Brian Eckel can be kind of intense. Paul Loukas noticed it the first day he started working at Eckel’s Wilmington-based real estate firm, Cape Fear Commercial, in 2010.
“I came into the office at 8 o’clock, and I was expecting some warm welcome with small talk, you know … and I see nobody’s talking to me,” Loukas said. “Everybody has their heads down, and I ultimately realized it was because everybody’s so busy.”
Then Eckel walked by with his head down, talking on his phone and pacing back and forth. “"It was as if he's working on closing a $100 million deal,” Loukas said.
Loukas asked Eckel about it later that day, saying, “Wow, that was really intense – must be some big deal.”
No, Eckel explained. It was a 1,500-square-foot lease.
And that’s the way Eckel works, Loukas said. “Everything’s the most important thing … it’s not necessarily driven by whether you’re making more money here or more there; it’s literally: Do the best thing possible,” said Loukas, now broker in charge at Cape Fear Commercial (CFC). “And he really always believes that one deal leads to three deals so you gotta operate that even your smallest client could be your biggest client one day ... It was an eye-opener for me.”
Fast forward 13 years later, and Eckel’s company, which he founded here with childhood friend Vin Wells in 2001, is one of Wilmington’s top commercial real estate and development firms, with millions of dollars in development projects across the Carolinas.
That alone is enough to place Eckel in the business community’s spotlight. But Eckel has also been involved in numerous examples of high-profile work outside Cape Fear Commercial, including serving on the Partnership Advisory Group that evaluated selling New Hanover Regional Medical Center to Novant Health and being appointed to Novant Heath’s corporate board. Development projects include the county’s new government building, Autumn Hall’s growing office campus and now taking over Project Grace.
A PROJECT UNDER THE MICROSCOPE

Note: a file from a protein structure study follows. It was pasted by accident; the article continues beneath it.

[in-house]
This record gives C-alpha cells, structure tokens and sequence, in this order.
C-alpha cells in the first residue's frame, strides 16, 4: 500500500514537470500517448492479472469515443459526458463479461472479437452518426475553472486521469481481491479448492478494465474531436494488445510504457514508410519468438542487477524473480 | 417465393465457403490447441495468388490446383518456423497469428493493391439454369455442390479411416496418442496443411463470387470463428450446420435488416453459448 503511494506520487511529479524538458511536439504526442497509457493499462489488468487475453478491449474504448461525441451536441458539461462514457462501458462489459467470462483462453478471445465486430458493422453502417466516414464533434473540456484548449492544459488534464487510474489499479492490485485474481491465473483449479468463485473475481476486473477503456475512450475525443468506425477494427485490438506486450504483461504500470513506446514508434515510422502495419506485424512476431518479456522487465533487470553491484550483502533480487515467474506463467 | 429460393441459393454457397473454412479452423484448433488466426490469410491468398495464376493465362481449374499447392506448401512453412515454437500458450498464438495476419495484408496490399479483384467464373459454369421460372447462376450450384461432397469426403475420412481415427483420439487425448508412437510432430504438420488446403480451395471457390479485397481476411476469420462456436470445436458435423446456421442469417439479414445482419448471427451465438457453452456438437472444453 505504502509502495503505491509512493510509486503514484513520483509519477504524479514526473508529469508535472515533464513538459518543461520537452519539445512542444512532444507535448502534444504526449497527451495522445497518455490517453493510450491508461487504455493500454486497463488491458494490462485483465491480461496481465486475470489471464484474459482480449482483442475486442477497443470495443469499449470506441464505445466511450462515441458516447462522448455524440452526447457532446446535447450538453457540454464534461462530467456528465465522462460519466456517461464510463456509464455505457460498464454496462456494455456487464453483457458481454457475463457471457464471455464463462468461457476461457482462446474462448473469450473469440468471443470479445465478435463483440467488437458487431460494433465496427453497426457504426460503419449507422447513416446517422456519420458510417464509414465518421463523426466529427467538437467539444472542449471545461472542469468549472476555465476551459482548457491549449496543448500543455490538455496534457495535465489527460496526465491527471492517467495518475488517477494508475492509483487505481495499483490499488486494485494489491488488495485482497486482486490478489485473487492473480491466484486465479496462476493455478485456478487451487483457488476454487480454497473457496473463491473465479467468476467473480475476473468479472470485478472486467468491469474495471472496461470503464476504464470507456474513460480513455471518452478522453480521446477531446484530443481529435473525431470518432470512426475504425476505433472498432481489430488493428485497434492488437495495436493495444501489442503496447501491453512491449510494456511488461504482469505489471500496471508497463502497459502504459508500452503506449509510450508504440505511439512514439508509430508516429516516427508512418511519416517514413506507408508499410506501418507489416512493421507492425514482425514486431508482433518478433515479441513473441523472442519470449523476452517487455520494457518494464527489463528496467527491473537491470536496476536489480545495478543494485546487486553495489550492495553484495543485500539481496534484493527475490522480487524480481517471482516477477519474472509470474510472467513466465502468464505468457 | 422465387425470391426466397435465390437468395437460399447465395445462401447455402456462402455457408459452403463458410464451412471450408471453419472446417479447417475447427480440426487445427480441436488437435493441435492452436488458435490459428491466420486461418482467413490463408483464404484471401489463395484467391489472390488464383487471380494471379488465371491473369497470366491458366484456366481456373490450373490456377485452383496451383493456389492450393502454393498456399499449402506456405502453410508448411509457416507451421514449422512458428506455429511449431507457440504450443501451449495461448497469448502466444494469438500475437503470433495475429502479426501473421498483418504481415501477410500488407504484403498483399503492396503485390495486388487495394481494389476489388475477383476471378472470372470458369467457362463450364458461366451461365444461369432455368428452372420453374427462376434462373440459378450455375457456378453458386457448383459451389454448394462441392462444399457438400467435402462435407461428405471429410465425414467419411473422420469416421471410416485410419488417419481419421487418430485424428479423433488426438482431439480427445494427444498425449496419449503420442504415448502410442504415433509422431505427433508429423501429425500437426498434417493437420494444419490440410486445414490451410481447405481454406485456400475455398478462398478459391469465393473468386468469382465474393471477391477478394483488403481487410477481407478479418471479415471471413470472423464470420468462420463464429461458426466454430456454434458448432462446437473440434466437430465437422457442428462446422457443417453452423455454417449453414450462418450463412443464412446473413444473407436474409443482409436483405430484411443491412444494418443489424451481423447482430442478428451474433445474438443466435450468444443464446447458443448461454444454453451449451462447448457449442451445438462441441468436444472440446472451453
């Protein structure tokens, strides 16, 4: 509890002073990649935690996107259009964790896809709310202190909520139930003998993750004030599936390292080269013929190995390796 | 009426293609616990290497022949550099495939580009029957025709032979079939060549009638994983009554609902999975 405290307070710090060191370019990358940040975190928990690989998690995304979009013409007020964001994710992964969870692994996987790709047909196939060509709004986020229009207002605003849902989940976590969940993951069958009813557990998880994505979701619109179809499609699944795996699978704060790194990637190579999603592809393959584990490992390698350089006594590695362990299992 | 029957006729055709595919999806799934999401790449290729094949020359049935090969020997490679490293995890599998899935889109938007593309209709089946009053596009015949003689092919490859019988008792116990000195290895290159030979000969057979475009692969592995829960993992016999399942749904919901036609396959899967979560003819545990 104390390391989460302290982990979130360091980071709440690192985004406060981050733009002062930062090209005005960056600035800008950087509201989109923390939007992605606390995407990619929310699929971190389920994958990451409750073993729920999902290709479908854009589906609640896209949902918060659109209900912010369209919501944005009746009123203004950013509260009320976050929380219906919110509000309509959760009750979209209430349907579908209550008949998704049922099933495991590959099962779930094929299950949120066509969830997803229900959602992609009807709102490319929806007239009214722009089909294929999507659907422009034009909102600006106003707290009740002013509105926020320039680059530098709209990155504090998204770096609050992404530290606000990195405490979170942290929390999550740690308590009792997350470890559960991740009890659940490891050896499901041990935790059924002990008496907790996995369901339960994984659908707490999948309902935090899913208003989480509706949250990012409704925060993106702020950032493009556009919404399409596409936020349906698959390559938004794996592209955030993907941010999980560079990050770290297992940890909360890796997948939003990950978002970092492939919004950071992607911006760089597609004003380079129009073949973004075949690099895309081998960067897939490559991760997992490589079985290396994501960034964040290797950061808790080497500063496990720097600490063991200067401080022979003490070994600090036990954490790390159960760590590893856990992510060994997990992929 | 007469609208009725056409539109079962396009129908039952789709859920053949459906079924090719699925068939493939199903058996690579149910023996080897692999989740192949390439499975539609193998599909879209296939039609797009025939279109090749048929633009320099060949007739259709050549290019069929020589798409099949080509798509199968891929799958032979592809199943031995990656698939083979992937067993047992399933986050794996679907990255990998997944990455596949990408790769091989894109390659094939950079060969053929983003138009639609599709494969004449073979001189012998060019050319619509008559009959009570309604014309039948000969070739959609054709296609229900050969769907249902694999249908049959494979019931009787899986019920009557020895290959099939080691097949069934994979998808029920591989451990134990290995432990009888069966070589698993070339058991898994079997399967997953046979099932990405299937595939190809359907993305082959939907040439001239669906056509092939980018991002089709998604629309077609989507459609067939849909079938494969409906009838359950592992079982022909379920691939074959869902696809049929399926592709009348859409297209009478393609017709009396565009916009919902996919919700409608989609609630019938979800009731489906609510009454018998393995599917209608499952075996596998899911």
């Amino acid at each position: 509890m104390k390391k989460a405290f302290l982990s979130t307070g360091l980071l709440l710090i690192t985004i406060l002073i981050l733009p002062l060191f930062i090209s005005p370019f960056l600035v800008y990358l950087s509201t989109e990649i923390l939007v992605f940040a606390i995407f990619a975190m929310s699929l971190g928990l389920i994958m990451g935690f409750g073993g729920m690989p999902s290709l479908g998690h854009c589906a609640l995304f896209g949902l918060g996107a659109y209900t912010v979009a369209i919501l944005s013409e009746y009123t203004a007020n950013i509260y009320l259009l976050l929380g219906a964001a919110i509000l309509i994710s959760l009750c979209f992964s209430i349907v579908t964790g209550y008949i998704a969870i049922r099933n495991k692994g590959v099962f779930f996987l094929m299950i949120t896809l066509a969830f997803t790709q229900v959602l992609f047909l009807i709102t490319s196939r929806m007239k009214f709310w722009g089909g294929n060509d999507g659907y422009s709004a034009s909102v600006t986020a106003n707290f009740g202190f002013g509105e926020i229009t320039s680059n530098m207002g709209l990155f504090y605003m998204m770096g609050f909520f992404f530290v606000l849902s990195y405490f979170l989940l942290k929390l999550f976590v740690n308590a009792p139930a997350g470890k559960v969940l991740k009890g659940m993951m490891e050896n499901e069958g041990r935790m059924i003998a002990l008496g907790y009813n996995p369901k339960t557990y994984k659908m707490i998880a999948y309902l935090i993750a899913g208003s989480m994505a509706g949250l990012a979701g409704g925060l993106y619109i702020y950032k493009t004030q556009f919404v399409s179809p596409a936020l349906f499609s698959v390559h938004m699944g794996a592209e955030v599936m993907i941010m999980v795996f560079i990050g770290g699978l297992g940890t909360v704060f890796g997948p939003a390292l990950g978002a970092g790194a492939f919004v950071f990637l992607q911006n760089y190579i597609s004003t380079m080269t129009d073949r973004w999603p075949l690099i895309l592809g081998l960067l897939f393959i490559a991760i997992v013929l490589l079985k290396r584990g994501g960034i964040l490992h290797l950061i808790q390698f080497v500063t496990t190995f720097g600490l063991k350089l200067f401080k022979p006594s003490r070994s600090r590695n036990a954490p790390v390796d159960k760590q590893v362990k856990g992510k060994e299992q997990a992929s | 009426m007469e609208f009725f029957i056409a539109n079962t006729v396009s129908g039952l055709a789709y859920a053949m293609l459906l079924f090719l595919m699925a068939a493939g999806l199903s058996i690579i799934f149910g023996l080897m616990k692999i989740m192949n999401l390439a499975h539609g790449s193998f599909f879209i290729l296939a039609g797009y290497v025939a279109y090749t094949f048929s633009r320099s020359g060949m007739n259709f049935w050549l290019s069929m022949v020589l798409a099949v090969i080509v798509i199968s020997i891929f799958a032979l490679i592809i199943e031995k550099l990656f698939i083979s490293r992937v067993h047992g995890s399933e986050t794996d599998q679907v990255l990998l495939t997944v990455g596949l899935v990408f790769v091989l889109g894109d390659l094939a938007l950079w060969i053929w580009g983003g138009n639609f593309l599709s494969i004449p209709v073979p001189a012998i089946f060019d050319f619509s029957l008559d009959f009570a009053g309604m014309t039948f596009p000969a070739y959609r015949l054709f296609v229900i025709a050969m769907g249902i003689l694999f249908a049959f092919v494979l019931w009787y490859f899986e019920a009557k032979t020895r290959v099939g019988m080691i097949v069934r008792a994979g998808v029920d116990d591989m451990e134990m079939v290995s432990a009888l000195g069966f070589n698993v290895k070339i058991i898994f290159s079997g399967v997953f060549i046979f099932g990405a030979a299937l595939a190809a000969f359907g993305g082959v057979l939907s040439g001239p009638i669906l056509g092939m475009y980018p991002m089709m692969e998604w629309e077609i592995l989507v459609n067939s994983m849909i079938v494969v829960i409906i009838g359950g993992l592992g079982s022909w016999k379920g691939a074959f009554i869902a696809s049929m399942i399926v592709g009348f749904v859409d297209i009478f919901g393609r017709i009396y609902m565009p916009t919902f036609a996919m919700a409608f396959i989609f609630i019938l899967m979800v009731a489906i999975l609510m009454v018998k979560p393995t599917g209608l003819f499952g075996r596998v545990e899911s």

In 2023, Eckel faced criticism from State Treasurer Dale Folwell after Eckel and his firm began working with New Hanover County to resurrect a dead redevelopment project.
Project Grace reimagines the use of a county-owned downtown Wilmington block bordered by Third, Chestnut, Second and Grace streets. The property, about 3 acres, includes the main branch of the New Hanover County Public Library and a 650-space parking deck.
After working on the project since 2016, the Project Grace partnership between Zimmer Development Co. and New Hanover County died when the Local Government Commission failed to approve its financing plan in 2022.
This October, the LGC, which reviews debt issuance requests by municipalities, approved the county’s nearly $56 million financing plan for the CFC version of Project Grace by only one vote.
The treasurer said his objection to the sale of Wilmington’s hospital to Novant Health and his criticisms of the hospital’s quality after the sale are separate issues from Project Grace. But he draws a parallel between Eckel’s role on Novant’s board and his firm’s involvement in Project Grace and other New Hanover County and Wilmington deals as smacking of a conflict of interest.
The treasurer has also repeatedly cited the involvement of Eckel’s company and colleagues in other city and county transactions as the basis for his concerns.
During an interview in November, Folwell said, “I think that the people of New Hanover County and Wilmington deserve a much higher level of sunshine and transparency than to have every single transaction have one person’s or one company’s fingerprint.”
TAKING A LEAP
Eckel, his colleagues and public officials have disagreed with the treasurer’s view.
“I am proud of the work that has been done and the significant cost savings of more than $4.5M that has been provided (through CFC’s efforts on Project Grace), and we will never apologize for hard work and trying to be the best we can,” Eckel wrote in an email in August. “We are excited, and we will continue to work hard to make Project Grace a reality and continue to bring positive things to this community.”
New Hanover County Manager Chris Coudriet noted that over the past five years, the county has awarded or completed 19 capital projects, of which only two involved CFC’s development division– the Government Center and Project Grace.
“We stand by all of those projects and are proud of all of those partnerships. The county is always transparent in our capital plans and purchasing policy and practices. In every engagement and agreement, the county has followed the letter of the law, ensuring it was open to any qualified firm,” Coudriet said.
As part of the CFC/county plan, the project will still include a new library and Cape Fear Museum as well as a minimum (as stipulated in the county’s and CFC’s development agreement) of $30 million in private development.